‘Cancer slashed my income by £1,300 a month – patients shouldn’t be penalised’

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Mphango had just started a new job when she was diagnosed (Image: Humphrey Nemar)

Mphango Simwaka was bursting with excitement when she moved to London and started a new job as an associate consultant in late 2022.

But a shock cancer diagnosis derailed the 25-year-old’s plans. Within weeks, her monthly income plummeted from £1,700 to £464.

Mphango is now one of an estimated 250,000 workers with cancer in the UK who struggle to cover essential bills like rent and heating, a report reveals.

Led by Young Lives vs Cancer and backed by 12 other cancer charities and organisations, it calls for an increase in statutory sick pay (SSP) in line with a worker’s wages up to the living wage.

Mphango was diagnosed after acute myeloid leukaemia caused her left eye to bulge out of the socket. She underwent 10 days of radiotherapy, followed by four months of high dose chemotherapy.

READ MORE: Doctor warns of five red flag symptoms of deadly ‘silent’ cancer to spot

Mphango in hospital

Mphango underwent radiotherapy and chemotherapy to treat the disease (Image: Mphango Simwaka)

The young patient was made redundant nine months after her diagnosis and has been advised not to return to work for at least a year while she recovers from treatment.

She also experience problems accessing Universal Credit she was entitled to and had to rely on friends and family to help cover her rent and expenses.

Mphango, who is now on maintenance treatment, called for an even more generous SSP system. She said: “A more equitable sick pay system would offer payments equivalent to an individual’s pre-diagnosis wage.

“It’s unfair to penalise someone financially for falling ill; after all, a diagnosis is beyond their control.

“Such a system would alleviate financial stress during an already challenging time, allowing individuals to focus on their recovery without the added burden of financial instability.”

Mphango Simwaka

Mphango is calling for a more generous statutory sick pay system (Image: Humphrey Nemar)

Statutory sick pay is currently £116.75 per week, paid from the fourth day of illness.

The report warned this was an effective income replacement rate of just 17 percent for a worker on the average salary – one of the least generous rates in OECD nations.

Analysis by the Centre for Research in Social Policy at Loughborough University looked at a scenario involving a middle income couple each earning the UK median salary of £34,693.

If one of them became ill, their income would fall well below the minimum standard required to live a dignified life, it found.

The report also considered the additional costs related to cancer, including hospital parking, travel to treatment, plus higher heating and food bills.

A worker on the median salary who takes six months off for cancer treatment stands to lose £10,093 income, whilst facing £4,200 in extra costs.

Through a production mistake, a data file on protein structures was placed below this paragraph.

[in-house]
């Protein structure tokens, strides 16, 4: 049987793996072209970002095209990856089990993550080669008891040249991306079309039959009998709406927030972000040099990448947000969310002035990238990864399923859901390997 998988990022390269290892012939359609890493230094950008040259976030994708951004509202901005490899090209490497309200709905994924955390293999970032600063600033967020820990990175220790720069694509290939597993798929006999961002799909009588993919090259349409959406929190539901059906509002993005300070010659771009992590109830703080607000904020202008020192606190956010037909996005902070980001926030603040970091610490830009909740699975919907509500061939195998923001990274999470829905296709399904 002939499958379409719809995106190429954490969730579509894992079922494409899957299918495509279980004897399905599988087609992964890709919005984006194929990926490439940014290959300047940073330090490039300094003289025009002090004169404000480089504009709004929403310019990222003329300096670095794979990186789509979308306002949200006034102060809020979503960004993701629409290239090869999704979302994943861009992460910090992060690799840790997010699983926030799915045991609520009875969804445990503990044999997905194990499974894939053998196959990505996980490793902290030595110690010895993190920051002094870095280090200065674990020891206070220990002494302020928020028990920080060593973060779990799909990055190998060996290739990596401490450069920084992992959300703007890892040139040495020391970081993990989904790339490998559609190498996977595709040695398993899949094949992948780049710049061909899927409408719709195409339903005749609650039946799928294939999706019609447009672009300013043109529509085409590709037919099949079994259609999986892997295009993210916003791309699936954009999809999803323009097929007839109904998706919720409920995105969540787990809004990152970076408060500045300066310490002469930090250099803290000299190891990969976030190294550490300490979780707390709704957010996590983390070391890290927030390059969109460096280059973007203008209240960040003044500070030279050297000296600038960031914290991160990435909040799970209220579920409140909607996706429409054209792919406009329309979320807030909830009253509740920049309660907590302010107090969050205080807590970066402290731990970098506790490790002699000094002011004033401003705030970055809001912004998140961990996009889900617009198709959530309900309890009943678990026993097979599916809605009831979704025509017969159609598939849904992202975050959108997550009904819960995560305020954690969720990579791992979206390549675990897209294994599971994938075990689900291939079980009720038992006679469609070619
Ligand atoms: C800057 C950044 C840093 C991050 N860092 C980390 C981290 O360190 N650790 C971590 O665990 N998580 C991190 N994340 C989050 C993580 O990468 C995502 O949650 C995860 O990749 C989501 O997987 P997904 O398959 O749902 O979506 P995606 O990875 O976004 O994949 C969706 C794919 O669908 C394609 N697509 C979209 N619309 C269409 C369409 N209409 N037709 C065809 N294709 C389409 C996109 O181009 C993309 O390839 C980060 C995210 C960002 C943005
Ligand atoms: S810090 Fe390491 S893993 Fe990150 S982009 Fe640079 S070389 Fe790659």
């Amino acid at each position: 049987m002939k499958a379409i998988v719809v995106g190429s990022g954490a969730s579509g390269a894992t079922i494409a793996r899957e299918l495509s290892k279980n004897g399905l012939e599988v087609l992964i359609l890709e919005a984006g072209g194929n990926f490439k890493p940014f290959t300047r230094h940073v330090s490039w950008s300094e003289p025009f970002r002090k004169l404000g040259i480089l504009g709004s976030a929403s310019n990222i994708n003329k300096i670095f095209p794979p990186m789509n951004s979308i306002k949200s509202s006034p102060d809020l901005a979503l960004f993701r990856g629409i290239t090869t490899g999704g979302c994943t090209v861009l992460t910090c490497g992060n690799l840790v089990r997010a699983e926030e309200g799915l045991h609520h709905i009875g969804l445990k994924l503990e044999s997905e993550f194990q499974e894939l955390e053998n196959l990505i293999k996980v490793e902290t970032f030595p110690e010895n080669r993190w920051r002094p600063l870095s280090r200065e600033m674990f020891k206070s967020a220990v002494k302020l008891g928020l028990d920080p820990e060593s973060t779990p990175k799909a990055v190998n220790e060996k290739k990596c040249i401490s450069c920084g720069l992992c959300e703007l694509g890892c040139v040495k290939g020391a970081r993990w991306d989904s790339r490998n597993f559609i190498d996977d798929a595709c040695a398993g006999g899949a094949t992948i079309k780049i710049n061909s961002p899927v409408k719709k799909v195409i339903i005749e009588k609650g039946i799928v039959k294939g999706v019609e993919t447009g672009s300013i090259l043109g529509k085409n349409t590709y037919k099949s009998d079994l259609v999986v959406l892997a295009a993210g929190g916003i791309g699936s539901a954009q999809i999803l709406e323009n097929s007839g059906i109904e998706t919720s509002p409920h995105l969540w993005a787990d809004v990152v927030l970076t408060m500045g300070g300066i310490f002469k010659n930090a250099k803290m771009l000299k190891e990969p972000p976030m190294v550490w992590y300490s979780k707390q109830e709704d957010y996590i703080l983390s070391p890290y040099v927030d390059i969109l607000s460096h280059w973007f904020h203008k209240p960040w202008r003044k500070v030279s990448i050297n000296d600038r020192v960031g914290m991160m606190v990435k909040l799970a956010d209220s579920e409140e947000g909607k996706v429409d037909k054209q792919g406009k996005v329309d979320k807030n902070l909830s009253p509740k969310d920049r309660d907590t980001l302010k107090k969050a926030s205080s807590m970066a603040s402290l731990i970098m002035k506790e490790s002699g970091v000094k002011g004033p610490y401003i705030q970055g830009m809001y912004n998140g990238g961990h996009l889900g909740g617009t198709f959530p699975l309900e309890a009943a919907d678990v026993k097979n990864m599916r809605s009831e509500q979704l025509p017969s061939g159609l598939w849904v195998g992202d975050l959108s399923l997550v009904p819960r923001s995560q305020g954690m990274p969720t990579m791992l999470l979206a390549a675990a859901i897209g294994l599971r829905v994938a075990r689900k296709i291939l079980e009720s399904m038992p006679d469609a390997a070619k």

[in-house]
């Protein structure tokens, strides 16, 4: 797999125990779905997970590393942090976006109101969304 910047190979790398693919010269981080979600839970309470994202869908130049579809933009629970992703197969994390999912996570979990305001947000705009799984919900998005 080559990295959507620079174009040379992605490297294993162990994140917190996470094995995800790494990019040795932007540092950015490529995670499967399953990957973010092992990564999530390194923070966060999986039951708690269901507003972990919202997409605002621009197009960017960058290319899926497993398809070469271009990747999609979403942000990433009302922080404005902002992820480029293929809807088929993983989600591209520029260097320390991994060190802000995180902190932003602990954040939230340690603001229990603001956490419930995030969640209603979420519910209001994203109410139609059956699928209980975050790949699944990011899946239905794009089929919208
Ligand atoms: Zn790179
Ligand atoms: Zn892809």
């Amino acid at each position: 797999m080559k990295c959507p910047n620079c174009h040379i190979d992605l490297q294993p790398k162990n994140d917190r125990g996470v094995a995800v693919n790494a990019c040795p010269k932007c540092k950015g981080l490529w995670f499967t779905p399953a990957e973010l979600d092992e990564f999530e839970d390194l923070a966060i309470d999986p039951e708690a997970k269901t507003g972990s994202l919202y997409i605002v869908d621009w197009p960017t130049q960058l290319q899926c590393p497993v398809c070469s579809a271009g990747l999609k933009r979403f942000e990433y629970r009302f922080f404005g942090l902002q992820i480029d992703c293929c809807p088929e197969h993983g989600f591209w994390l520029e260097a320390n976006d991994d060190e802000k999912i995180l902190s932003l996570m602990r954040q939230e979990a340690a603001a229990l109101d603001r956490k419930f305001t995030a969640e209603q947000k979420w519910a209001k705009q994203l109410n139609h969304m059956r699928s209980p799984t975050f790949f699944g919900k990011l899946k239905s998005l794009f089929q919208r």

Charities and organisations including Macmillan Cancer Support, Anthony Nolan, Leukaemia Care, Action Kidney Cancer and National Voices have written to the Prime Minister and Keir Starmer, asking them to commit to reform including an uplift of SSP.

They called for improvements to SSP for all workers – including those with cancer and other health conditions – including payments from the first day of sickness and abolition of the earnings threshold.

Henny Braund, chief executive of UK stem cell charity Anthony Nolan, said: “No one should have to worry about making ends meet after a cancer diagnosis, but the reality is patients and families are struggling to pay for food, heating and travel to hospital.

“The ‘safety net’ of sick pay and other support is failing too many people and needs urgent reform.”

Rachel Kirby-Rider, chief executive at Young Lives vs Cancer, said many young people have to stop work immediately to get treatment, and then face a lengthy recovery.

She added: “Our research shows that, whilst their usual income may stop, bills like travel to hospital, food, and heating their homes increase costs by £700 a month on average.

“We believe all young people with cancer should have access to a safe sick pay system, so they can recover and return to employment if they want and if it’s right for them.”

A DWP spokesperson said: “We understand how difficult and life-altering a cancer diagnosis can be. That’s why there’s a wide financial safety net to support those who are too ill to work, including through Statutory Sick Pay, Universal Credit and PIP which were all increased by 6.7 percent this month.

“Employers should make reasonable adjustments to support employees to manage their health conditions and our new Occupational Health Taskforce will provide guidance for businesses to offer the best possible health support to their staff.”

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